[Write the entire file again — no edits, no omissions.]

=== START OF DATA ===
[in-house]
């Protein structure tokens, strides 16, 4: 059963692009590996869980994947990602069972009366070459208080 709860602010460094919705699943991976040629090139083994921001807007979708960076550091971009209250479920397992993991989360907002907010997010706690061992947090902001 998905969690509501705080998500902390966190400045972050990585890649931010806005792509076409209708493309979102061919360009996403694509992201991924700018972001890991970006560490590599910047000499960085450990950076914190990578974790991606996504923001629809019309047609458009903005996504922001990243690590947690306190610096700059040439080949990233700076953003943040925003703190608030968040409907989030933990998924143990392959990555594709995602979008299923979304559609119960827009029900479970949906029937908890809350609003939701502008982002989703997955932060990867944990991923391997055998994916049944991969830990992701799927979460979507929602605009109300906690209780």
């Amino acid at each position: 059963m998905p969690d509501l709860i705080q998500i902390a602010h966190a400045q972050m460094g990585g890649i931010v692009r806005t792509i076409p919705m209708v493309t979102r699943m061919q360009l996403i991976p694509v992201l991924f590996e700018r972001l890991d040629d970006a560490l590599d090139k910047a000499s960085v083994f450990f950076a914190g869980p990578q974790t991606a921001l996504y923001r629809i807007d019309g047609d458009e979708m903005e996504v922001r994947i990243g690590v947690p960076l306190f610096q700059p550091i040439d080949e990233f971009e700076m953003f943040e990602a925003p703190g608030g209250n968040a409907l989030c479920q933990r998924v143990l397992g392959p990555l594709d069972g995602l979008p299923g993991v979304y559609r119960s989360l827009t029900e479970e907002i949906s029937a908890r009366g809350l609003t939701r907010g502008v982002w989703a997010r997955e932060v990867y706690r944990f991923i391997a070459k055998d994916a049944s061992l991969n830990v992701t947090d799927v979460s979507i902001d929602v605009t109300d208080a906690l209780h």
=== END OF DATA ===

[in-house]
């Protein structure tokens, strides 16, 4: 059963692009590996869980994947990602069972009366070459208080 709860602010460094919705699943991976040629090139083994921001807007979708960076550091971009209250479920397992993991989360907002907010997010706690061992947090902001 998905969690509501705080998500902390966190400045972050990585890649931010806005792509076409209708493309979102061919360009996403694509992201991924700018972001890991970006560490590599910047000499960085450990950076914190990578974790991606996504923001629809019309047609458009903005996504922001990243690590947690306190610096700059040439080949990233700076953003943040925003703190608030968040409907989030933990998924143990392959990555594709995602979008299923979304559609119960827009029900479970949906029937908890809350609003939701502008982002989703997955932060990867944990991923391997055998994916049944991969830990992701799927979460979507929602605009109300906690209780």
């Amino acid at each position: 059963m998905p969690d509501l709860i705080q998500i902390a602010h966190a400045q972050m460094g990585g890649i931010v692009r806005t792509i076409p919705m209708v493309t979102r699943m061919q360009l996403i991976p694509v992201l991924f590996e700018r972001l890991d040629d970006a560490l590599d090139k910047a000499s960085v083994f450990f950076a914190g869980p990578q974790t991606a921001l996504y923001r629809i807007d019309g047609d458009e979708m903005e996504v922001r994947i990243g690590v947690p960076l306190f610096q700059p550091i040439d080949e990233f971009e700076m953003f943040e990602a925003p703190g608030g209250n968040a409907l989030c479920q933990r998924v143990l397992g392959p990555l594709d069972g995602l979008p299923g993991v979304y559609r119960s989360l827009t029900e479970e907002i949906s029937a908890r009366g809350l609003t939701r907010g502008v982002w989703a997010r997955e932060v990867y706690r944990f991923i391997a070459k055998d994916a049944s061992l991969n830990v992701t947090d799927v979460s979507i902001d929602v605009t109300d208080a906690l209780h």